Maienfeld is a municipality in the district of Landquart in the Swiss canton of Graubunden. It is a tourist destination in the Alps, both because of the local wine and because it was the setting of the story Heidi.
Maienfeld lies along a key route through the Rhine Valley in the Alps. Prehistoric Bronze work and a pre-Roman cellar have been found in the city and on St. Luzisteig hill. A 3rd-century Roman station or settlement has been found along the old Roman Road.
The village is first mentioned in 831 and was known as Lupinis at that time. The name of the village changed several times over the following centuries and included; Magenza, Lopine, Maging and Magen zu Luppinis. Finally, in 1295 the name Maienvelt was used, which eventually became Maienfeld.
From the mid 10th century until the mid 12th century, the counts of Bregenz ruled Maienfeld. Their castle at Maienfeld was destroyed in 1079 by Henry IV, HRE during the Investiture Controversy. The current Schloss Brandis was initially built in 1270–75 by the von den Aspermont family and later by Friedrich VII, count of Toggenburg. In 1465 it was rebuilt and expanded by the Baron von Brandis.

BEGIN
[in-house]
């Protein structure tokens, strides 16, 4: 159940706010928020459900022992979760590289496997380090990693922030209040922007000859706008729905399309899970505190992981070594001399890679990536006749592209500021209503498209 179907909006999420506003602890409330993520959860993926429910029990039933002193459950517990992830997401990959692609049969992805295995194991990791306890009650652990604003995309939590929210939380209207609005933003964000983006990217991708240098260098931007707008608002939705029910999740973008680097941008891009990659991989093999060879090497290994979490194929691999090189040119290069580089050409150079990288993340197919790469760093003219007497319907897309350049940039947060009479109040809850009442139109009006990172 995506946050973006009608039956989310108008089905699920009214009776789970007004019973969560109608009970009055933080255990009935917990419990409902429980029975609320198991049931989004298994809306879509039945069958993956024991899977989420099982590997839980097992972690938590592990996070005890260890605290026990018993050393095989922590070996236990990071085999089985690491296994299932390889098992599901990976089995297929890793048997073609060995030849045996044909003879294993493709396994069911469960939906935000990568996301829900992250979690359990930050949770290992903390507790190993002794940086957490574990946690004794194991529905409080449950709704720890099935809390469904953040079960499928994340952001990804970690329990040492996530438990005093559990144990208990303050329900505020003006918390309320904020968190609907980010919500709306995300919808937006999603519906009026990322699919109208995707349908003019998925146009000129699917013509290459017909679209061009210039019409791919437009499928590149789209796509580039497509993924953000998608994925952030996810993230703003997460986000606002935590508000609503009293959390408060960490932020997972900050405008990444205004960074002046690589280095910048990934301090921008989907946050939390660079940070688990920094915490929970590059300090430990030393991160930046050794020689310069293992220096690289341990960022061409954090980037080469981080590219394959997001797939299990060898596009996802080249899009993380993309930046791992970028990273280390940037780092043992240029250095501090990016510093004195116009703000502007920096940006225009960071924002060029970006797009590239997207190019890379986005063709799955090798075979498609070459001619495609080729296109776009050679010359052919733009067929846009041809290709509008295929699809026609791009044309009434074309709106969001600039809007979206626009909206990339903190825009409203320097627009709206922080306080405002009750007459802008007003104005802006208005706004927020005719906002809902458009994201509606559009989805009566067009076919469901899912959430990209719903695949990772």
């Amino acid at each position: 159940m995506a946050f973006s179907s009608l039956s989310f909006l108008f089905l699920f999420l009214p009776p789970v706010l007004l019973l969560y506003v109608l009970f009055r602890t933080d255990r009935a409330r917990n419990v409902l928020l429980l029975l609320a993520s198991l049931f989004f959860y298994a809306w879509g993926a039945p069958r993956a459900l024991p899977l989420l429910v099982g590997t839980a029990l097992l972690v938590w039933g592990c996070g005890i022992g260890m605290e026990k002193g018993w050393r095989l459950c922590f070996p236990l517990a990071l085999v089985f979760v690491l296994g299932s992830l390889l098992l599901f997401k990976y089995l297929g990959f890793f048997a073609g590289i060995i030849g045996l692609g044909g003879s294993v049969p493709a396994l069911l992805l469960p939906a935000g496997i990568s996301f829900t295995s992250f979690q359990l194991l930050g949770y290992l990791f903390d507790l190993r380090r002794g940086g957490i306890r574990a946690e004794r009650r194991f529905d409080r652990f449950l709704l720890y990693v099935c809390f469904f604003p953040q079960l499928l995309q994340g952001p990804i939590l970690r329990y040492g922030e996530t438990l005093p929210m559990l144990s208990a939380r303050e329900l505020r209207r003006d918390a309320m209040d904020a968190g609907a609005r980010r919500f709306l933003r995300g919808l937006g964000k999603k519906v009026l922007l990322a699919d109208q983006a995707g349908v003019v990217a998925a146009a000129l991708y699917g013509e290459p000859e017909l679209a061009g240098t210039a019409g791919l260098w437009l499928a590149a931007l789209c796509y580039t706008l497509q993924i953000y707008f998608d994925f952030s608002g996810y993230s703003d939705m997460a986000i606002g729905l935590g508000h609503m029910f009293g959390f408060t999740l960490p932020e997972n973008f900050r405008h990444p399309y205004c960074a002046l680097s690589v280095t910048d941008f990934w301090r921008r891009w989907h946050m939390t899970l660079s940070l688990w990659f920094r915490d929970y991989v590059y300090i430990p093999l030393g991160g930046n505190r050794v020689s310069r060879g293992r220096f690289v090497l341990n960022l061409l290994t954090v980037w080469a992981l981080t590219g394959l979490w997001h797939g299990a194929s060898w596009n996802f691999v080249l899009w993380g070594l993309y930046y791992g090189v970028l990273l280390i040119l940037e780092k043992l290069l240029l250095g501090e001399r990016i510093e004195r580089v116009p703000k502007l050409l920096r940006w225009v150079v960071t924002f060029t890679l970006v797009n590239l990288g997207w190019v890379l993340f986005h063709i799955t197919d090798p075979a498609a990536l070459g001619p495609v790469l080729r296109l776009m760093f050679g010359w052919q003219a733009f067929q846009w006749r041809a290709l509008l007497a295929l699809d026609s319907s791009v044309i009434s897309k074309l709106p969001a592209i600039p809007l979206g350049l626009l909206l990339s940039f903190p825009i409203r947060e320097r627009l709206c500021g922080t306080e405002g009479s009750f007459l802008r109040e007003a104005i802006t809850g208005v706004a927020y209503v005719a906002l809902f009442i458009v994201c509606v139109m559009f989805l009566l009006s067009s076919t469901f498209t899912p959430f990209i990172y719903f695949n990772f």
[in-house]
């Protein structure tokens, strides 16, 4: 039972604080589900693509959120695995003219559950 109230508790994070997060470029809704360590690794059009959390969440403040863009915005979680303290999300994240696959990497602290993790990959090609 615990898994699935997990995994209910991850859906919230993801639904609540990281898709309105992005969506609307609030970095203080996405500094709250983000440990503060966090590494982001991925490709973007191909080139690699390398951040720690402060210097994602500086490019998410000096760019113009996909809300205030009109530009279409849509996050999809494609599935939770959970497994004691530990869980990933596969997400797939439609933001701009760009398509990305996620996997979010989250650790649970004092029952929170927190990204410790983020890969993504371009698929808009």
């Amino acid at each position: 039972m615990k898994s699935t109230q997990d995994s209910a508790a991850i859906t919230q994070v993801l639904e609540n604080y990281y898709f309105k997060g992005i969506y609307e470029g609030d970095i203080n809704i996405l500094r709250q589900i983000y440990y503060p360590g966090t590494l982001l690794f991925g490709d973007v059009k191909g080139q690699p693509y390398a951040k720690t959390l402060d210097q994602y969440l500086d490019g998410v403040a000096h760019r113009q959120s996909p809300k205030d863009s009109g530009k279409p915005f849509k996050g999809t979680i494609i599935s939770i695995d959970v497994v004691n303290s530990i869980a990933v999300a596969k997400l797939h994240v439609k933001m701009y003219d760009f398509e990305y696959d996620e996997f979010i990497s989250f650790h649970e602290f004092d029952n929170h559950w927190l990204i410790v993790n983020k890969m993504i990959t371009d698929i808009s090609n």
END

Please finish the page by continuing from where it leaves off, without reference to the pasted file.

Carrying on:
Maienfeld is first mentioned as a city in 1346, however it seems to have lacked a city government (until 1437) or guilds. In 1388 Maienfeld acquired the rights to charge a toll on the Roman Road that led from Chur over the St. Luzisteig to the north. Maienfeld also had a market, though the neighboring city of Malans had the market right. Following the death of the Toggenburger line, Maienfeld joined the League of the Ten Jurisdictions in 1436. In 1438 the city reached an agreement with the von Brandis and von Aarburg (inheritors of some Toggenburg lands) families. The agreement gave Maienfeld a set of rights and gave the city the right to Low Justice over the communities of Malans and Jenins.
During the 14th century the Walser moved into the Maienfeld area and founded settlements that eventually became the Walser part of town. However, it would take several centuries until the Walser were granted full citizen rights. Maienfeld had been fully Romansh before this time, but during the Germanic-speaking Walser immigration Maienfeld became Germanized. By the 16th century the region was nearly completely Germanic.
In 1509 the Three Leagues bought Maienfeld from the von Brandis and put the city under the Protectorate of the Three Leagues. This led to an unusual situation where Maienfeld, as a voting member of the League of the Ten Jurisdictions and therefore a voting member of the Three Leagues, was also under the protection and control of the Three Leagues. Maienfeld indirectly set policy for managing Maienfeld.
It was the home of the scholar Hortensia von Moos (1659–1715 ) who is known for her writings on the status of women.